Will readers get on board? It’s unclear whether these startups will offer best-sellers or new releases and whether the monthly subscription rate will be low enough for those who are not voracious, book-a-week readers. And if the prices are low enough to attract readers, arguably it is the authors who will suffer a decrease in royalties. (Thus, obviously, agents tend to hate subscription models.)

Another initiative retailers and publishers are trying with E-Books is the “bundling” of E-Books with the purchase of print books – in other words, when you buy a print version of a book, you can also have the E-Book for just a few dollars or, in some cases, for free. Amazon is one such retailer and is calling its service Kindle MatchBook (apparently only HarperCollins has agreed to participate in the Amazon service, though other publishers have tried other types of bundling). For E-reading fans, this could be a great idea: you love having the hard copy on your shelf, or to underline, but when you travel you want to take only your Kindle.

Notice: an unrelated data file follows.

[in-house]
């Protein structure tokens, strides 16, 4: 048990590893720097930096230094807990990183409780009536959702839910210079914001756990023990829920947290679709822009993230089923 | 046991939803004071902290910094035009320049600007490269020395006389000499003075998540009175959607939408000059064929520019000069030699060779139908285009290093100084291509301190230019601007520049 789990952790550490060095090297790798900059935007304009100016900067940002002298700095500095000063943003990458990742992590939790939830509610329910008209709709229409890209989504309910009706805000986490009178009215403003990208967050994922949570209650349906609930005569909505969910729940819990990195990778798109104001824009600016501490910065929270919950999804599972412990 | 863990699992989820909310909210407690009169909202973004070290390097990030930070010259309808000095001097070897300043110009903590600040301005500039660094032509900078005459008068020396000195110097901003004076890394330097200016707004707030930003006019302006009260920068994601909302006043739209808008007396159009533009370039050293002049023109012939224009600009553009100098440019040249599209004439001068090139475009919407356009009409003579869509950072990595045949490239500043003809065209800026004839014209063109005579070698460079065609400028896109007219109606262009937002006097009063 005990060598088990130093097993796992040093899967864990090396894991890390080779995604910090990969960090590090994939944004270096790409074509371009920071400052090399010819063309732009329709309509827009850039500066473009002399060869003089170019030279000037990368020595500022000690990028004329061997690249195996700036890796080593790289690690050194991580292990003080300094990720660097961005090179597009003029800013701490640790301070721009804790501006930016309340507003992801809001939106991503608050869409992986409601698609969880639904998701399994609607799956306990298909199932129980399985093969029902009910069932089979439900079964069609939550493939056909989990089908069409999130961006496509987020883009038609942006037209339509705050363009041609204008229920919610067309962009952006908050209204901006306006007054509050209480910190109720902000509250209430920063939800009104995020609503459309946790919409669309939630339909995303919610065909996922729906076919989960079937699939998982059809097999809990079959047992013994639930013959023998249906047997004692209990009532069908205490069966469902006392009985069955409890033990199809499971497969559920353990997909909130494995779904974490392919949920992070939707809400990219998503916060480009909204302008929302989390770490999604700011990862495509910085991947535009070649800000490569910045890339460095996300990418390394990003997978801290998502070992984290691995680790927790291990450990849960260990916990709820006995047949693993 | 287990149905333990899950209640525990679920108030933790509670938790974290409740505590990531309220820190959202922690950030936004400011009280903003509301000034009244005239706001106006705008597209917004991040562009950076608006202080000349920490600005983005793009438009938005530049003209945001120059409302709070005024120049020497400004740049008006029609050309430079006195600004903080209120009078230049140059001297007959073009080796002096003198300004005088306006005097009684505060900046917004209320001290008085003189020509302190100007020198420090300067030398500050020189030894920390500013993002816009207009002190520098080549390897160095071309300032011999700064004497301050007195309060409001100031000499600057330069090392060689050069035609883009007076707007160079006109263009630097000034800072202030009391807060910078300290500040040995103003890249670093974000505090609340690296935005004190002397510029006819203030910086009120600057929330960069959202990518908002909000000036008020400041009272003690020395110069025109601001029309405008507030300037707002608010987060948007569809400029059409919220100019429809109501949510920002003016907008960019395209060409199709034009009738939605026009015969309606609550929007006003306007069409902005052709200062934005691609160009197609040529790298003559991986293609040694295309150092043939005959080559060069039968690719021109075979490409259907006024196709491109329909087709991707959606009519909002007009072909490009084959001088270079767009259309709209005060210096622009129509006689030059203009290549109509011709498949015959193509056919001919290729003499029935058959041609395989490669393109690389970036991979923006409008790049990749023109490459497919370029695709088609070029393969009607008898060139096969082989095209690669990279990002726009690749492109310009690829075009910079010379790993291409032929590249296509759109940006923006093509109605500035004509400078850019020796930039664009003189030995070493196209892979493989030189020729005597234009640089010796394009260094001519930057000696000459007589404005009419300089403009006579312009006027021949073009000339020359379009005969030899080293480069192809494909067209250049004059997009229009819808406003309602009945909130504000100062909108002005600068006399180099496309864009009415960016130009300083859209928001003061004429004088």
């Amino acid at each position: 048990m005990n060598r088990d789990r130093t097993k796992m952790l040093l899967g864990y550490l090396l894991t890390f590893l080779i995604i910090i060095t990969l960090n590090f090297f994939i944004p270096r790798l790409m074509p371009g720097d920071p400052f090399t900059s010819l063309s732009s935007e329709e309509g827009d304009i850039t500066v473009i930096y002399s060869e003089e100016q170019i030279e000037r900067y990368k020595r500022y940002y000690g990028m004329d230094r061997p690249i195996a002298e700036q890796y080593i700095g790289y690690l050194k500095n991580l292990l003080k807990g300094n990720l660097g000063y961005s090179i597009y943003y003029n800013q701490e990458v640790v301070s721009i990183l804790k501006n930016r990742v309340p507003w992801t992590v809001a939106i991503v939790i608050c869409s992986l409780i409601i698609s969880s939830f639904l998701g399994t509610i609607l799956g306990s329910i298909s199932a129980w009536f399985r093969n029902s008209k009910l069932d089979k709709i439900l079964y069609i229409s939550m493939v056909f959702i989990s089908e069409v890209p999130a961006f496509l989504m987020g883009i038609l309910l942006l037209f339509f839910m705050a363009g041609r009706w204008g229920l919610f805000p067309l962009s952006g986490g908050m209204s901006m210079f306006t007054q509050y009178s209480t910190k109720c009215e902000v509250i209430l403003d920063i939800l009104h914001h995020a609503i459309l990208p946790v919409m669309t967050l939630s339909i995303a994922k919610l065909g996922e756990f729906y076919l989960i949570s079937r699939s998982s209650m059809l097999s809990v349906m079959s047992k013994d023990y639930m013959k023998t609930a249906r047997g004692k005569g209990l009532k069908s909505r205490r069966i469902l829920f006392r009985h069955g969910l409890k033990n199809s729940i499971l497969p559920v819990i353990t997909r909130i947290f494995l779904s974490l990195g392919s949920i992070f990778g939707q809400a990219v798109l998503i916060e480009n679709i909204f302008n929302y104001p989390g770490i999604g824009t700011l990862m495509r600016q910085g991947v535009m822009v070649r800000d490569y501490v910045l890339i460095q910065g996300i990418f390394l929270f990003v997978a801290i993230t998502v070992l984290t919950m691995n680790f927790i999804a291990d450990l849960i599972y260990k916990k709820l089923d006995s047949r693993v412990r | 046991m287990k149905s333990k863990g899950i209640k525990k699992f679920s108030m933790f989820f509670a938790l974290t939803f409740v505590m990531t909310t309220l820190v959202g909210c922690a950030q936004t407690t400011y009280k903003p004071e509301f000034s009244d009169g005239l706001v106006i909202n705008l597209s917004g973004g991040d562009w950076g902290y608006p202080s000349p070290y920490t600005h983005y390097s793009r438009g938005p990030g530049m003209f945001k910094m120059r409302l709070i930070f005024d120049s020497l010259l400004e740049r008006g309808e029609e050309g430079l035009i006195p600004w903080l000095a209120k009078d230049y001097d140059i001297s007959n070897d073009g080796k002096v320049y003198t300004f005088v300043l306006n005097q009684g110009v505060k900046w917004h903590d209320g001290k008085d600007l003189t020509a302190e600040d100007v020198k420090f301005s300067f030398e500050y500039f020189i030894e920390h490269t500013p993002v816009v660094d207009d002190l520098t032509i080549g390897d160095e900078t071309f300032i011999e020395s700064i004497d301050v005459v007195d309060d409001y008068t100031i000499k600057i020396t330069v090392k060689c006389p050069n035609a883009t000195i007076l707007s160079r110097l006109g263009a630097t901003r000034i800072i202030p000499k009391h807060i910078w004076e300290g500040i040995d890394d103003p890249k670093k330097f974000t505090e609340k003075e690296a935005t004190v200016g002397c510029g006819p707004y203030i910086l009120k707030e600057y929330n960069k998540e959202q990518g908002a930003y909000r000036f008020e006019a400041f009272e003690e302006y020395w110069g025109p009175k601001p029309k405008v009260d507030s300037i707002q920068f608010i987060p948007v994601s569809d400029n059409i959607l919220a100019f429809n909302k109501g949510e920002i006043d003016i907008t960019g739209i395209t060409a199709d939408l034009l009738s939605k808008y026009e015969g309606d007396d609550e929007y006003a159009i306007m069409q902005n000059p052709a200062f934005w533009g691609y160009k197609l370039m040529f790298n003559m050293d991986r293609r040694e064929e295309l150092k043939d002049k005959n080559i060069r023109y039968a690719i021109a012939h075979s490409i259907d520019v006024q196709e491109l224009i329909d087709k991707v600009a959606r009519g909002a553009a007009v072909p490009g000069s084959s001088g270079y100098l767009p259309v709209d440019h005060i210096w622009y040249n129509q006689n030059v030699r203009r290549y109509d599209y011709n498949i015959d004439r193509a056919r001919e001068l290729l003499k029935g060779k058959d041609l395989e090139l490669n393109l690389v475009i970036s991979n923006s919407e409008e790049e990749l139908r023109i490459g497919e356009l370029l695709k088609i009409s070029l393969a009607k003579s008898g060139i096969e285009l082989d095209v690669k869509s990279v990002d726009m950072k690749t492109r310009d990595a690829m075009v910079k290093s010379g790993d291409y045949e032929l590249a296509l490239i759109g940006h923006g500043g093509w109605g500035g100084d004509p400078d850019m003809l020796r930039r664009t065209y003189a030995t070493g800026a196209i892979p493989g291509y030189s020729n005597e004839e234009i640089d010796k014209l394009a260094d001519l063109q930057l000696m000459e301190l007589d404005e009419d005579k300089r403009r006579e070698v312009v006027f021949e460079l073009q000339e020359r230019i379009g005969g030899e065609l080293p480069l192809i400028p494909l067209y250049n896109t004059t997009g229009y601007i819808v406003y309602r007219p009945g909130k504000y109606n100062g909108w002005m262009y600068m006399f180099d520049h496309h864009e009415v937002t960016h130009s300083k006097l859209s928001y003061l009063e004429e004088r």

Of course, the agent has to ask: does this deprive authors of the 25% E-Book royalty and the 7-15% print royalty they would receive if both books were bought? Or is this a great idea in that it would boost interest in print sales and the industry in general?

There are still some issues to be worked out, the most technical of which concern the large and controversial (see: United States v. Apple, Inc. et. al.) agency model of E-Book pricing, which are described in this Publisher’s Weekly article.